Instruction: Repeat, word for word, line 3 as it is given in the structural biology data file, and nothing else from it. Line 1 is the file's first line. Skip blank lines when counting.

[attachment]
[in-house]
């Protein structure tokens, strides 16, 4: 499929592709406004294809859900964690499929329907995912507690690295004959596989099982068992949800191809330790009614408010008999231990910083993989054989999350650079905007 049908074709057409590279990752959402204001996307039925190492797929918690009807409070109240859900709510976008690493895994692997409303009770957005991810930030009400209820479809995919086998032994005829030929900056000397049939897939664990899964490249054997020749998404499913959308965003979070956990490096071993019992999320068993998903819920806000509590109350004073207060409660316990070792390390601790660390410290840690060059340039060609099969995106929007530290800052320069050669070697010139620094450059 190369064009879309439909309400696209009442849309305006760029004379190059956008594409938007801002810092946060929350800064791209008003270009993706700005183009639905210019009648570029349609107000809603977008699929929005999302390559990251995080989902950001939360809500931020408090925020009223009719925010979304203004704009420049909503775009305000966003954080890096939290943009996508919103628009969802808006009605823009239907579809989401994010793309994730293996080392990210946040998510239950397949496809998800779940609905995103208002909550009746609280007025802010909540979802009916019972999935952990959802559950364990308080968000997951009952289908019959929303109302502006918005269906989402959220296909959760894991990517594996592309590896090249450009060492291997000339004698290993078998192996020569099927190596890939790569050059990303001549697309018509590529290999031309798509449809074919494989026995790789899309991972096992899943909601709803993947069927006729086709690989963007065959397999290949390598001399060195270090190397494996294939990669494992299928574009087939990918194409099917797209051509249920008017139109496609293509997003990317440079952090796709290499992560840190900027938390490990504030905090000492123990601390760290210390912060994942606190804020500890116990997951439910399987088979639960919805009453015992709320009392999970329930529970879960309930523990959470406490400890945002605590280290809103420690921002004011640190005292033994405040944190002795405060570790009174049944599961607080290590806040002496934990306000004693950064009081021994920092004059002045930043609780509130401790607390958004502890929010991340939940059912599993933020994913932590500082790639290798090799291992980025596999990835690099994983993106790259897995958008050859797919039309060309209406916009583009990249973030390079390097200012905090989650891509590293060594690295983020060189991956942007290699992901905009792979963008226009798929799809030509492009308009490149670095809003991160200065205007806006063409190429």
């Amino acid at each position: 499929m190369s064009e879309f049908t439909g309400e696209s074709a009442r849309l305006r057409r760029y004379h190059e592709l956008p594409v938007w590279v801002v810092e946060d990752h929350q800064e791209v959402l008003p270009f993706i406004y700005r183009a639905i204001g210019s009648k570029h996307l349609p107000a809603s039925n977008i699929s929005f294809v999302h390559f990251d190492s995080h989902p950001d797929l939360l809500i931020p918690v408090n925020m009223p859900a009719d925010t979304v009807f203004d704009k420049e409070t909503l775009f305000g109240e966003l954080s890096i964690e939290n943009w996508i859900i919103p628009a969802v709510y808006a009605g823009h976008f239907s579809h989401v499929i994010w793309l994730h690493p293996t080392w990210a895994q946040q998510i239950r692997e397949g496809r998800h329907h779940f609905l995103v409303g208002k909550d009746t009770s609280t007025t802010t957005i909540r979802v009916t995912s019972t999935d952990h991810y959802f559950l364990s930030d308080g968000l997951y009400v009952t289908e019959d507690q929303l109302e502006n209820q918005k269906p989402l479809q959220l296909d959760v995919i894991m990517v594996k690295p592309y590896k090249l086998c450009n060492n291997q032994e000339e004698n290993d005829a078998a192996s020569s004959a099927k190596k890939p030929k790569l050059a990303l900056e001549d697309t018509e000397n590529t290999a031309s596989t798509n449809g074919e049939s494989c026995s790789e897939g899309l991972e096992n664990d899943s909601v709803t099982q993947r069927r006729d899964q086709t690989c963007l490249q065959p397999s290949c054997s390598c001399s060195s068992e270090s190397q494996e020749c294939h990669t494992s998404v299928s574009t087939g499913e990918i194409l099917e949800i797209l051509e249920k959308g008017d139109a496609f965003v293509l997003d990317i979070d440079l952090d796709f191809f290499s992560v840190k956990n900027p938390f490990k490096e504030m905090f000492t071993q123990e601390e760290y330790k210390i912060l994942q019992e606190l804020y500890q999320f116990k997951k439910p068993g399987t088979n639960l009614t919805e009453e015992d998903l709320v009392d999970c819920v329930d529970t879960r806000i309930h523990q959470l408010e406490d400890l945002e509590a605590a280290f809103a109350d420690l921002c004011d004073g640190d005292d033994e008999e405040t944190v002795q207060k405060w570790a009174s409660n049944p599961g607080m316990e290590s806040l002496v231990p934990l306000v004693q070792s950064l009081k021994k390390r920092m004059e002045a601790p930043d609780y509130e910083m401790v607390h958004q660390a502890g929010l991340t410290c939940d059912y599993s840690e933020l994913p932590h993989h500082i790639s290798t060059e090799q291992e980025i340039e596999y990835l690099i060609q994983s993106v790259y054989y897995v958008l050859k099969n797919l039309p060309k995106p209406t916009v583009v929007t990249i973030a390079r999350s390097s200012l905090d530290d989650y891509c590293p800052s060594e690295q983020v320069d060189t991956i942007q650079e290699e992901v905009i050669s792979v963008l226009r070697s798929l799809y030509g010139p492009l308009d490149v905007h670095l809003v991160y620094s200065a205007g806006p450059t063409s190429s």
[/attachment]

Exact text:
């Amino acid at each position: 499929m190369s064009e879309f049908t439909g309400e696209s074709a009442r849309l305006r057409r760029y004379h190059e592709l956008p594409v938007w590279v801002v810092e946060d990752h929350q800064e791209v959402l008003p270009f993706i406004y700005r183009a639905i204001g210019s009648k570029h996307l349609p107000a809603s039925n977008i699929s929005f294809v999302h390559f990251d190492s995080h989902p950001d797929l939360l809500i931020p918690v408090n925020m009223p859900a009719d925010t979304v009807f203004d704009k420049e409070t909503l775009f305000g109240e966003l954080s890096i964690e939290n943009w996508i859900i919103p628009a969802v709510y808006a009605g823009h976008f239907s579809h989401v499929i994010w793309l994730h690493p293996t080392w990210a895994q946040q998510i239950r692997e397949g496809r998800h329907h779940f609905l995103v409303g208002k909550d009746t009770s609280t007025t802010t957005i909540r979802v009916t995912s019972t999935d952990h991810y959802f559950l364990s930030d308080g968000l997951y009400v009952t289908e019959d507690q929303l109302e502006n209820q918005k269906p989402l479809q959220l296909d959760v995919i894991m990517v594996k690295p592309y590896k090249l086998c450009n060492n291997q032994e000339e004698n290993d005829a078998a192996s020569s004959a099927k190596k890939p030929k790569l050059a990303l900056e001549d697309t018509e000397n590529t290999a031309s596989t798509n449809g074919e049939s494989c026995s790789e897939g899309l991972e096992n664990d899943s909601v709803t099982q993947r069927r006729d899964q086709t690989c963007l490249q065959p397999s290949c054997s390598c001399s060195s068992e270090s190397q494996e020749c294939h990669t494992s998404v299928s574009t087939g499913e990918i194409l099917e949800i797209l051509e249920k959308g008017d139109a496609f965003v293509l997003d990317i979070d440079l952090d796709f191809f290499s992560v840190k956990n900027p938390f490990k490096e504030m905090f000492t071993q123990e601390e760290y330790k210390i912060l994942q019992e606190l804020y500890q999320f116990k997951k439910p068993g399987t088979n639960l009614t919805e009453e015992d998903l709320v009392d999970c819920v329930d529970t879960r806000i309930h523990q959470l408010e406490d400890l945002e509590a605590a280290f809103a109350d420690l921002c004011d004073g640190d005292d033994e008999e405040t944190v002795q207060k405060w570790a009174s409660n049944p599961g607080m316990e290590s806040l002496v231990p934990l306000v004693q070792s950064l009081k021994k390390r920092m004059e002045a601790p930043d609780y509130e910083m401790v607390h958004q660390a502890g929010l991340t410290c939940d059912y599993s840690e933020l994913p932590h993989h500082i790639s290798t060059e090799q291992e980025i340039e596999y990835l690099i060609q994983s993106v790259y054989y897995v958008l050859k099969n797919l039309p060309k995106p209406t916009v583009v929007t990249i973030a390079r999350s390097s200012l905090d530290d989650y891509c590293p800052s060594e690295q983020v320069d060189t991956i942007q650079e290699e992901v905009i050669s792979v963008l226009r070697s798929l799809y030509g010139p492009l308009d490149v905007h670095l809003v991160y620094s200065a205007g806006p450059t063409s190429s």